Numerous pyroclastic flows were produced during 1996-97 by collapse of the growing andesitic lava dome at Soufriere Hills Volcano, Montserrat. Measured deposit volumes from these flows range from 0.2 to 9 ?? 106 m3. Flows range from discrete, single pulse events to sustained large scale dome collapse events. Flows entered the sea on the eastern and southern coasts, depositing large fans of material at the coast. Small runout distance (Soufriere Hills Volcano, Montserrat. Measured deposit volumes from these flows range from 0.2 to 9??106 m3. Flows range from discrete, single pulse events to sustained large scale dome collapse events. Flows entered the sea on the eastern and southern coasts, depositing large fans of material at the coast. Small runout distance (<1 km) flows had average flow front velocities in the order of 3-10 m/s while flow fronts of the larger runout distance flows (up to 6.5 km) advanced in the order of 15-30 m/s. Many flows were locally highly erosive. Field relations show that development of the fine grained ash cloud surge component was enhanced during the larger sustained events. Periods of elevated dome pyroclastic flow productivity and sustained collapse events are linked to pulses of high magma extrusion rates.

  17. Biomechanical Comparison of 3 Inferiorly Directed Versus 3 Superiorly Directed Locking Screws on Stability in a 3-Part Proximal Humerus Fracture Model.

    Science.gov (United States)

    Donohue, David M; Santoni, Brandon G; Stoops, T Kyle; Tanner, Gregory; Diaz, Miguel A; Mighell, Mark

    2018-06-01

    To quantify the stability of 3 points of inferiorly directed versus 3 points of superiorly directed locking screw fixation compared with the full contingent of 6 points of locked screw fixation in the treatment of a 3-part proximal humerus fracture. A standardized 3-part fracture was created in 10 matched pairs (experimental groups) and 10 nonmatched humeri (control group). Osteosynthesis was performed using 3 locking screws in the superior hemisphere of the humeral head (suspension), 3 locking screws in the inferior hemisphere (buttress), or the full complement of 6 locking screws (control). Specimens were tested in varus cantilever bending (7.5 Nm) to 10,000 cycles or failure. Construct survival (%) and the cycles to failure were compared. Seven of 10 controls survived the 10,000-cycle runout (70%: 8193 average cycles to failure). No experimental constructs survived the 10,000-cycle runout. Suspension and buttress screw groups failed an average of 331 and 516 cycles, respectively (P = 1.00). The average number of cycles to failure and the number of humeri surviving the 10,000-cycle runout were greater in the control group than in the experimental groups (P ≤ 0.006). Data support the use of a full contingent of 6 points of locking screw fixation over 3 superior or 3 inferior points of fixation in the treatment of a 3-part proximal humerus fracture with a locking construct. No biomechanical advantage to the 3 buttress or 3 suspension screws used in isolation was observed.

  18. A combined field and numerical approach to understanding dilute pyroclastic density current dynamics and hazard potential: Auckland Volcanic Field, New Zealand

    Science.gov (United States)

    Brand, Brittany D.; Gravley, Darren M.; Clarke, Amanda B.; Lindsay, Jan M.; Bloomberg, Simon H.; Agustin-Flores, Javier; Németh, Károly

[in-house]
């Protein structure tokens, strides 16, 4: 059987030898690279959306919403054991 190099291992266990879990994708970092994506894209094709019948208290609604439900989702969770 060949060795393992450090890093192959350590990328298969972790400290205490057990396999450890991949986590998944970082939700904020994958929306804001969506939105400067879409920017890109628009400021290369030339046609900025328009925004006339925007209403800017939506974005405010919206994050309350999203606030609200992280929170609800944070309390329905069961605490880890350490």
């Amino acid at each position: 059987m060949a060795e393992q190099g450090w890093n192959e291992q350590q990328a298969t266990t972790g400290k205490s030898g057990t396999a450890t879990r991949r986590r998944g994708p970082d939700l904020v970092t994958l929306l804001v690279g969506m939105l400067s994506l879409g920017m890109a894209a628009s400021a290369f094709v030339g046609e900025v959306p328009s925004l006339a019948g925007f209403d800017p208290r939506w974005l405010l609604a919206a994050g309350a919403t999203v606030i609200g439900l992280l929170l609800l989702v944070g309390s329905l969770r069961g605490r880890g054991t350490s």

2014-04-01

    The most dangerous and deadly hazards associated with phreatomagmatic eruptions in the Auckland Volcanic Field (AVF; Auckland, New Zealand) are those related to volcanic base surges - dilute, ground-hugging, particle laden currents with dynamic pressures capable of severe to complete structural damage. We use the well-exposed base surge deposits of the Maungataketake tuff ring (Manukau coast, Auckland), to reconstruct flow dynamics and destructive potential of base surges produced during the eruption. The initial base surge(s) snapped trees up to 0.5 m in diameter near their base as far as 0.7-0.9 km from the vent. Beyond this distance the trees were encapsulated and buried by the surge in growth position. Using the tree diameter and yield strength of the wood we calculate that dynamic pressures (Pdyn) in excess of 12-35 kPa are necessary to cause the observed damage. Next we develop a quantitative model for flow of and sedimentation from a radially-spreading, dilute pyroclastic density currents (PDCs) to determine the damage potential of the base surges produced during the early phases of the eruption and explore the implications of this potential on future eruptions in the region. We find that initial conditions with velocities on the order of 65 m s- 1, bulk density of 38 kg m- 3 and initial, near-vent current thicknesses of 60 m reproduce the field-based Pdyn estimates and runout distances. A sensitivity analysis revealed that lower initial bulk densities result in shorter run-out distances, more rapid deceleration of the current and lower dynamic pressures. Initial velocity does not have a strong influence on run-out distance, although higher initial velocity and slope slightly decrease runout distance due to higher rates of atmospheric entrainment. Using this model we determine that for base surges with runout distances of up to 4 km, complete destruction can be expected within 0.5 km from the vent, moderate destruction can be expected up to 2 km, but much

  19. SNP detection for massively parallel whole-genome resequencing

    DEFF Research Database (Denmark)

    Li, Ruiqiang; Li, Yingrui; Fang, Xiaodong

    2009-01-01